Portland Fashion's Mini-Mogul Cassie Ridgeway
How the 26-year-old designer and owner of SE Hawthorne boutique Mag-Big nurtures Portland's local style scene
A 1910 stone Craftsman sits off SE Hawthorne Boulevard, set back from the bustling traffic. Inside, a split interior houses two businesses: the Hazel Room café, with its ever-grinding espresso machine, and Mag-Big, a “maker’s department store”—the headquarters of one of Portland’s rising indie-fashion champions.
Inside her colorful 1,100-square-foot shop, 26-year-old Cassie Ridgway curates a vast collection: more than 650 small designer labels rotate through, with about 400 sharing the space at any given time. Ninety percent of those designers hail from Portland. “I am drawn to brands pushing for a ‘fully realized’ product,” says Ridgway, “ones that pay attention to branding, quality, and consistency. For many emerging designers, this is a sharp part of the learning curve.” Some local favorites include Amira, whose artful line of macramé jewelry blends stones, beads, and fabric with silversmithing techniques; Imaginary Authors, an evocative perfume brand inspired by invented novelists; and Make It Good, an apparel line featuring whimsical custom screen prints.
But like so many players in the hometown scene it channels, Mag-Big is more than a boutique—Ridgway hopes to change both local style and the emerging industry that creates it. The Santa Cruz native has transformed her shop’s second floor into her own studio; in 2012 she launched an apparel line focusing on “simple, flattering silhouettes under $70.” In addition to serving as the Hawthorne Boulevard Business Association’s vice president, Ridgway also works with veteran music promoter December Carson and runway show pro Elizabeth Mollo to bolster community around local fashion. Each summer, the trio sends locally manufactured ready-to-wear looks strutting down the street in the outdoor Alley 33 show. Winter brings Unmentionables, a lingerie-focused show highlighting Portland’s growing army of underthings designers. In the fall, Ridgway teams up with Design Week to host “Fashion Speaks,” an open forum on manufacturing in the Rose City.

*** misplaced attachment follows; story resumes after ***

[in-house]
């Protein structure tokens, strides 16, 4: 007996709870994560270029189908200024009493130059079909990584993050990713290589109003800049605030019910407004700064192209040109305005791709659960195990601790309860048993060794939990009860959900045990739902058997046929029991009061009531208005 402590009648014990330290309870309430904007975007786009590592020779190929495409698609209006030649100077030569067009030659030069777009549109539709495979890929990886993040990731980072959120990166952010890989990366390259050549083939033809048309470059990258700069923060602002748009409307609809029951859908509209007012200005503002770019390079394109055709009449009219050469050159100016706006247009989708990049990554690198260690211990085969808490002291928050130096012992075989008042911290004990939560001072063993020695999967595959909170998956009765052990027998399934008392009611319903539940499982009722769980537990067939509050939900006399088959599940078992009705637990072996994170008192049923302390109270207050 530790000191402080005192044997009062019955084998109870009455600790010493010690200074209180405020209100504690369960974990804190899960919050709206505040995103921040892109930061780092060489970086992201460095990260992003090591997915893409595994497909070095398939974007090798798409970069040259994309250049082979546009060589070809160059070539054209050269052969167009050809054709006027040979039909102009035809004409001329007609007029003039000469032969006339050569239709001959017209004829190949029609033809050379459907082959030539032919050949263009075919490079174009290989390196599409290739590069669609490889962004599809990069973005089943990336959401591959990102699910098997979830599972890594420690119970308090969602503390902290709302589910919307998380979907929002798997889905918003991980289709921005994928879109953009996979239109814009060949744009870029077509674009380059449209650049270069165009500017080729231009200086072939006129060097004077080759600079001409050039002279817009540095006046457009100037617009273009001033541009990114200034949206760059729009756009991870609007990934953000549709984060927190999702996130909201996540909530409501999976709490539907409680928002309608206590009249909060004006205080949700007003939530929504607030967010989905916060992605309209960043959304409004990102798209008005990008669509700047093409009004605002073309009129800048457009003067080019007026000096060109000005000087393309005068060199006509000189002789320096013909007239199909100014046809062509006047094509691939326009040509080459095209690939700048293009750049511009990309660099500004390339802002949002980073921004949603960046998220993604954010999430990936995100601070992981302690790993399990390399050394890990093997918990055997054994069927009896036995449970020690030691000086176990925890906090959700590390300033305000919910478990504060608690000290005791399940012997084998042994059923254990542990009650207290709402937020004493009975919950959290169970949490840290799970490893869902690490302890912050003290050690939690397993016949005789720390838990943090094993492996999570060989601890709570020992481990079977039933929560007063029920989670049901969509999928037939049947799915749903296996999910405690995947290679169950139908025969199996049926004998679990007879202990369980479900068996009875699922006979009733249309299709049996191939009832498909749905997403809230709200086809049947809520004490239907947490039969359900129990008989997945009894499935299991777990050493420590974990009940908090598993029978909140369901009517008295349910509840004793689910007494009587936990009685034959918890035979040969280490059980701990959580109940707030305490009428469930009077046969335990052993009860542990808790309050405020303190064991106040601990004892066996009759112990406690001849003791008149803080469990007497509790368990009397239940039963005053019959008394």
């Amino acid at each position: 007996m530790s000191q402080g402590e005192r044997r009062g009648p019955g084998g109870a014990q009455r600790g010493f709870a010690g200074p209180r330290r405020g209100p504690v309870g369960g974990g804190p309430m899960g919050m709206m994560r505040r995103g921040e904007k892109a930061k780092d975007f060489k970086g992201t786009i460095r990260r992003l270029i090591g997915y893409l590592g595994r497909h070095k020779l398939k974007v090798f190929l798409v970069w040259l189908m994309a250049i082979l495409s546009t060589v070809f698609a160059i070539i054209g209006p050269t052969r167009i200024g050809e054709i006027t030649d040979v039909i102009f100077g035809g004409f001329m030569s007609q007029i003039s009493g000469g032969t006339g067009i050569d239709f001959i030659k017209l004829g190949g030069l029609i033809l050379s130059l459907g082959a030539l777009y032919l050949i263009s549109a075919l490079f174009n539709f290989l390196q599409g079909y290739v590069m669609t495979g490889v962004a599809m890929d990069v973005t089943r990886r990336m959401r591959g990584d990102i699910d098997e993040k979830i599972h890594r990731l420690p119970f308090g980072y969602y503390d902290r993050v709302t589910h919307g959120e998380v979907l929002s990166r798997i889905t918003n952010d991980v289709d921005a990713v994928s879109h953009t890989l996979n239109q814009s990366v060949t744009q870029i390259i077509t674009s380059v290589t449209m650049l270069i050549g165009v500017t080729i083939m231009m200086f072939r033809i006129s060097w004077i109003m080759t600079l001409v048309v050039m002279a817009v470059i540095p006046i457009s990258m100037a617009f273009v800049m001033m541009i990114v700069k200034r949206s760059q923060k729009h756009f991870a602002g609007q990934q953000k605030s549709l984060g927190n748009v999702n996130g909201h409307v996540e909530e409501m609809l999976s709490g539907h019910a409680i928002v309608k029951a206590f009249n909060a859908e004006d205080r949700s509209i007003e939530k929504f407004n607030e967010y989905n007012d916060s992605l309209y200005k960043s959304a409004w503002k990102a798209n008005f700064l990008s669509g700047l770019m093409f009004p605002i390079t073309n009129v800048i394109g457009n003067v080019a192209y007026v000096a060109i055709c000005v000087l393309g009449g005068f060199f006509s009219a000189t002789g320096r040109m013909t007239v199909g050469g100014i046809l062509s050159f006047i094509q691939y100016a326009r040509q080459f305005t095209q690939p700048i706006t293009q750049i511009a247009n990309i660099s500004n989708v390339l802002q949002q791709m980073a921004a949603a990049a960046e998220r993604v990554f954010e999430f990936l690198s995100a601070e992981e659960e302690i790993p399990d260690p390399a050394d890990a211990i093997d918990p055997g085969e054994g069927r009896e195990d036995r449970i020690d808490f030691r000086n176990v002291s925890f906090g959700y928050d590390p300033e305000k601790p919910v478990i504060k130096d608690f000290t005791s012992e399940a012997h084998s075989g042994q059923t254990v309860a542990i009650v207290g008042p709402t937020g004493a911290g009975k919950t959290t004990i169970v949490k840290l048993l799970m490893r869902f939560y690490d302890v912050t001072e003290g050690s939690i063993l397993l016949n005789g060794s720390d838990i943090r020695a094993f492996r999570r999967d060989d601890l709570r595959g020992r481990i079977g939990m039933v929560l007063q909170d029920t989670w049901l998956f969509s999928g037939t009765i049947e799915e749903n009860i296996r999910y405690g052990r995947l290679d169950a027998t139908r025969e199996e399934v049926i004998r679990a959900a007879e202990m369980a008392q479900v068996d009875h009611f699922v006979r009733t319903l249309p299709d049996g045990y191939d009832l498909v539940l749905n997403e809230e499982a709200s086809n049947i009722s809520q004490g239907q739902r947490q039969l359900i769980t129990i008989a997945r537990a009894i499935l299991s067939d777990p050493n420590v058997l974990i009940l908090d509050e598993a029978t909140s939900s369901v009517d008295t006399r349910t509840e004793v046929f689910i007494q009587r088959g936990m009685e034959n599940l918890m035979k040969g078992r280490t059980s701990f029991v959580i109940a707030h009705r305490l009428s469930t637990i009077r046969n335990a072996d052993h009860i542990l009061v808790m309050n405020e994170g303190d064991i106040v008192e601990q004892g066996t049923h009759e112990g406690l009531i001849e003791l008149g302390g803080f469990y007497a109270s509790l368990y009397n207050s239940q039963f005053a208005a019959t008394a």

It may sound overwhelming, but as Ridgway sits quietly in her studio, sewing and prepping for Mag-Big’s plus-size collection launch in March, a sense of calm reigns. “I go hiking every Sunday, rain or shine,” she says. “Nothing will shut the mind up like the mountain ranges of the Pacific Northwest.” In that quiet space, big ideas grow.